If the signs are not there, not posted or are obscured or damaged or lying on the ground, the violation is not technically valid.
In an effort to diminish some of the criticism of recent Tribune reporting on how poorly the city manages its speed camera program, the city’s speed cam vendor released a video showing, to the utter shock of no one, that sometimes cars (and motorcycles) break the speed limit.
American Traffic Solutions (ATS) put together this propaganda video just before the Trib’s stories broke showing some cars and motorcycles driving at unconscionably dangerous speeds including a few at, or over 100 mph.
Of course, no rational people believe driving that fast is a good idea. In fact, most people think it’s stupid, dangerous and maybe even insane.
But rational people also know that Chicago’s speed cameras have little to do with traffic safety and a lot to do with generating income.
Illinois has a lot of speed traps.
According to the National Motorists Association, Illinois ranks 10th in the nation for speed traps with 477 reported locations.
Texas ranked number one in the U.S. with 1,383 speed trap locations followed by California with 1,076.
The NMA compiled the lists of the worst states for speed traps from data reported to their National Speed Trap Exchange for the last five years.
Mayor Rahm Emanuel is not happy.
That’s because one of his pet revenue projects, the city’s speed camera program, has been proven to have issued hundreds of thousands of improperly issued violations by the Chicago Tribune.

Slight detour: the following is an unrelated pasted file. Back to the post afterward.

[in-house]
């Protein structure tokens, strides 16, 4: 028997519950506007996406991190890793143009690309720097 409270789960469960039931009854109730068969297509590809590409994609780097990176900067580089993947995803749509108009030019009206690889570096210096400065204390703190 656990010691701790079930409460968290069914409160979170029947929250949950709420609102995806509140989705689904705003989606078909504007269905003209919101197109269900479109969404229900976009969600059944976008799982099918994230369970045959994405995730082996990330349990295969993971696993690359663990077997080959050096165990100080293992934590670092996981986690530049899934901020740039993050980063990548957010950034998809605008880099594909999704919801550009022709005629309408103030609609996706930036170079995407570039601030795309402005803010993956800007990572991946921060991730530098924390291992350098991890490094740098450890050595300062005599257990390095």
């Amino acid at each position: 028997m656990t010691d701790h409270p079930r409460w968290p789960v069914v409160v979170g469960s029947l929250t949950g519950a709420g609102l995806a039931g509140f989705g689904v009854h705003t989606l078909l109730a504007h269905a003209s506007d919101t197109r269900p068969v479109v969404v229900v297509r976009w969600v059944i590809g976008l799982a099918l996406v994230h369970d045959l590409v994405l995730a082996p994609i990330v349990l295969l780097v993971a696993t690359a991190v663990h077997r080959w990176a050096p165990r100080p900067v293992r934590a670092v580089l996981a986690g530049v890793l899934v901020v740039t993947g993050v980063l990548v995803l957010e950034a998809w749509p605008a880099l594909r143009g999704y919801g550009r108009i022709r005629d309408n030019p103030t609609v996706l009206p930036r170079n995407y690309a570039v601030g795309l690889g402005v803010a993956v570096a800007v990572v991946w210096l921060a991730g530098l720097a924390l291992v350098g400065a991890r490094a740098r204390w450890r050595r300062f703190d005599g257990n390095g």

The Tribune estimates the city has issued nearly $2.5 million in erroneous ticket fines.
The Tribune discovered problems with nearly every aspect of speed camera enforcement. In some cases signs were not installed properly, tickets were issued around schools when school was out, or were issued after parks closed or when parks were under construction.
In an effort to make himself the most hated person on the 6th floor of City Hall, reporter David Kidwell dropped another blow to Chicago’s automated traffic enforcement industry in Wednesday’s Chicago Tribune.
The Trib story provides overwhelming evidence the city’s speed camera program has been issuing tens of thousands of erroneous violations costing unsuspecting drivers millions of dollars in fines.
Among the findings, the Tribune discovered more than 22,000 speed cam tickets were issued around parks which were closed for construction, over 11,000 speeding tickets were issued around parks past the parks posted hours, and 28,000 tickets were issued at locations where warning signs were either not posted or obscured.
Not only that, a random review of 1,500 tickets around school zones found a third had no children present in the video or photographs. And 62,000 school zone speeding tickets were issued during the summer–when school was out.
In fact, a protest spearheaded by Citizens to Abolish Red Light Cameras, took place Monday to vent the frustration of locals–including Ald. George Cardenas.
Cardenas and his constituents point out the location selected by the Chicago Department of Transportation is not protecting any children due to the lack of said juveniles in this heavily industrial stretch of Archer Avenue. Sure, there’s a playlot nearby, but well out of view and far from the camera.